Rabbi Yehuda Septimus has served as mora d’atrah of the Young Israel of North Woodmere since September 2008.
Our Rabbi focuses first and foremost on close relationships with, and addressing the needs of, every one of the families in his shul. On a communal level, he employs an approach of “synthesis of intellectual and spiritual creativity and growth.”
Rabbi Septimus has promoted North Woodmere’s unique qualities – Five Towns convenience with out-of-town warmth, Five Towns desirability with out-of-town affordability – to attract young families to the shul. At the same time, he has worked to make North Woodmere a hub of communal activity through lecturers, youth, and chesed programs attracting the entire community.
Rabbi Septimus received his semikhah as well as a Bachelors degree in English literature from Yeshiva University and received his PhD in classical Jewish history and literature from Yale University. He spent three years of intensive Torah study at Yeshivat Har Etzion, and he also studied psychology extensively and worked as a fellow at the Center for Psychotherapy Research at the University of Pennsylvania.
Rabbi Septimus began his rabbinic career at the Riverdale Jewish Center, where he served as an intern for a year, and as an assistant rabbi to Rabbi Jonathan Rosenblatt for three years. His communal work includes his roles as co-founder of the high school leadership program Eimatai, counselor at Camp Simchah, and communal educator at the Yeshiva of Capetown.
Rabbi Septimus has lectured at numerous synagogues and adult learning programs. He has also held positions as teaching fellow and instructor at Yale University, Gruss Scholar in Residence at the New York University School of Law, and Institute for Israel and Jewish Studies Postdoctoral Fellow at Columbia University. In addition to his role as rabbi of Young Israel of North Woodmere, Rabbi Septimus teaches at Brooklyn College and continues his research in the history of prayer during the talmudic period.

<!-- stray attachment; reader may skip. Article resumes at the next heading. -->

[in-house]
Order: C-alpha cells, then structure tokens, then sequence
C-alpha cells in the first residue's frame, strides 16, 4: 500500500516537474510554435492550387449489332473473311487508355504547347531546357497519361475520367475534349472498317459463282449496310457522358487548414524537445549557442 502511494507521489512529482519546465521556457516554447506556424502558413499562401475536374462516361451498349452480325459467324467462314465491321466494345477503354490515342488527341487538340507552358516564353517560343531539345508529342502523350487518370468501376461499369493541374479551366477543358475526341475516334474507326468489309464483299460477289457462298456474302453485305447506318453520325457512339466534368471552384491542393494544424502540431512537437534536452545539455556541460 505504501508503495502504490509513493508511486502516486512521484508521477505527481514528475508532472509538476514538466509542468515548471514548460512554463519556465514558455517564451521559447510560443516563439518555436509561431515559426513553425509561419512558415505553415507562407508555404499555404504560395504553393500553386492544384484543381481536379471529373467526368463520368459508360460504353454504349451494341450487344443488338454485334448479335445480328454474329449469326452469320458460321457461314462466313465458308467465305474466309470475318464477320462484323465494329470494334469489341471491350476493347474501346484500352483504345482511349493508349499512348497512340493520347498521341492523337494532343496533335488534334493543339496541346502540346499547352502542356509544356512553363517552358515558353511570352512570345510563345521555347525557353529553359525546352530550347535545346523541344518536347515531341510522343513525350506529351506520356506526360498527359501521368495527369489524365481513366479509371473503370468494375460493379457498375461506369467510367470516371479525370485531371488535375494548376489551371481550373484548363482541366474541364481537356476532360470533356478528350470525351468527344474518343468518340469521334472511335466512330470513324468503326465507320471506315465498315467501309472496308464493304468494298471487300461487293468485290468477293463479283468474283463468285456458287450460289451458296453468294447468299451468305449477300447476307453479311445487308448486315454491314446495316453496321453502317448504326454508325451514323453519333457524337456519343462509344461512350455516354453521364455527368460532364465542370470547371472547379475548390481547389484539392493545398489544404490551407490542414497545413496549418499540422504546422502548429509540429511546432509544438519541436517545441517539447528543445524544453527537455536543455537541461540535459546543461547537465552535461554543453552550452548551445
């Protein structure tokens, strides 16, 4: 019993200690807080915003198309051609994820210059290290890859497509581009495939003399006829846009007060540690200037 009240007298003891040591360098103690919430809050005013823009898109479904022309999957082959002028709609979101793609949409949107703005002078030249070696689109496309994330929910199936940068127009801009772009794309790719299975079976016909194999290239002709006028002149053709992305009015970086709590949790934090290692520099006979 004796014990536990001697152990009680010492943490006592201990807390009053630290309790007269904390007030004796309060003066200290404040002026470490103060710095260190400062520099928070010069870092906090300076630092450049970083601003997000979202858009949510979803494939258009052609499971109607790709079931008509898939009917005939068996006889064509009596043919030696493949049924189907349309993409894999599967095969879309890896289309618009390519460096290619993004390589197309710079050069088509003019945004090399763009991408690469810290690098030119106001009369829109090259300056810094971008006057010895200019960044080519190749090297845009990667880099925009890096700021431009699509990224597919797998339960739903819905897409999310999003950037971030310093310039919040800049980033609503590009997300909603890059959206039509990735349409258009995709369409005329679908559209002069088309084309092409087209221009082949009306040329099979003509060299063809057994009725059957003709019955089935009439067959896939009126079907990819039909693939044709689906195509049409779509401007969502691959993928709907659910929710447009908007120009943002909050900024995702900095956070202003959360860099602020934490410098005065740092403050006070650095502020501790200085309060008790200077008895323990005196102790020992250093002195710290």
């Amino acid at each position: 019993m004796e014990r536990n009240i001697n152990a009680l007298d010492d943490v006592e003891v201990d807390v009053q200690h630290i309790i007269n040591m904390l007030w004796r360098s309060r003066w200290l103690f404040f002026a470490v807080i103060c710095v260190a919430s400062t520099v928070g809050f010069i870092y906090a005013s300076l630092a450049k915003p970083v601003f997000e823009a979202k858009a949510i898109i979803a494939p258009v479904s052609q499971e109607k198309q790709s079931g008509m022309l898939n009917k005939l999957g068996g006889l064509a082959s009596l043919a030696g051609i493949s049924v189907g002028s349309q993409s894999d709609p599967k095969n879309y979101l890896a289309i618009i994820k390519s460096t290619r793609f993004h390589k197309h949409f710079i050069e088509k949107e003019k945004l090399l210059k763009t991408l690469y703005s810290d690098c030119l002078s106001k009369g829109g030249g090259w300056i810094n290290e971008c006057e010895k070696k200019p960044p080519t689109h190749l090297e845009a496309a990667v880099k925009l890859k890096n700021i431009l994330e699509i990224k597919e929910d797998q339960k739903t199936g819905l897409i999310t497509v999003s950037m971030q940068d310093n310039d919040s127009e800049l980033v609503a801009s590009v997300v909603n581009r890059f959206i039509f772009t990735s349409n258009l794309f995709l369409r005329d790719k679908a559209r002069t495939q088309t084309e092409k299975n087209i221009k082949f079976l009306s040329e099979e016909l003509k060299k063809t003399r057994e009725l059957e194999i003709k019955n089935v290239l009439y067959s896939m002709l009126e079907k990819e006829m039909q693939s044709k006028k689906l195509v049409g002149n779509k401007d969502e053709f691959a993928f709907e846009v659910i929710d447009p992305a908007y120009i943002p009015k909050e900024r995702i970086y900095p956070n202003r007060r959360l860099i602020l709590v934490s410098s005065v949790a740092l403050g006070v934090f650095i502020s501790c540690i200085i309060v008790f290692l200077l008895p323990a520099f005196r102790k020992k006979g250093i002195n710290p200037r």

His wife, Lisa, teaches limudei kodesh at North Shore Hebrew Academy High School. They are blessed with four children, Lea, Avi, Dalya, and Gila.
According to Rav Yosef Dov HaLevi Soloveitchik, of blessed memory, the holiness of objects in this world emanates from the holiness of the humans who consecrate them. This is definitely the case of kedushat beit ha-kenesset, the sanctity of a shul.
The Yerushalmi (Megillah 3:1), however, articulates a different principle: “כל כלי בית הכנסת כבית הכנסת”; “all of the vessels used in a shul take on the sanctity of the shul.” In other words, the sanctity of the shul spreads to everything used in the shul. Similarly, humans who enter and participate in a shul have the capacity to take on that sanctity, to become so to speak the vessels of the shul. Thus they are at once the sources and the beneficiaries of that sanctity. It follows that the stronger the relationship between the shul and its people, the stronger the sanctity – of both the shul and the humans who inhabit its space.
The Young Israel of North Woodmere prides itself on its people – their warmth, their goodness, and their capacity thus to create a shul of sanctity built on the principles of Torat Chesed, a Torah of loving kindness. We welcome you – for a Shabbat, for a weekday davenning, for learning, for a shiur, for an event, or just to say hello. It would be a pleasure to have you join us on our mission of at once creating and drawing from our of kedushat beit ha-kenesset.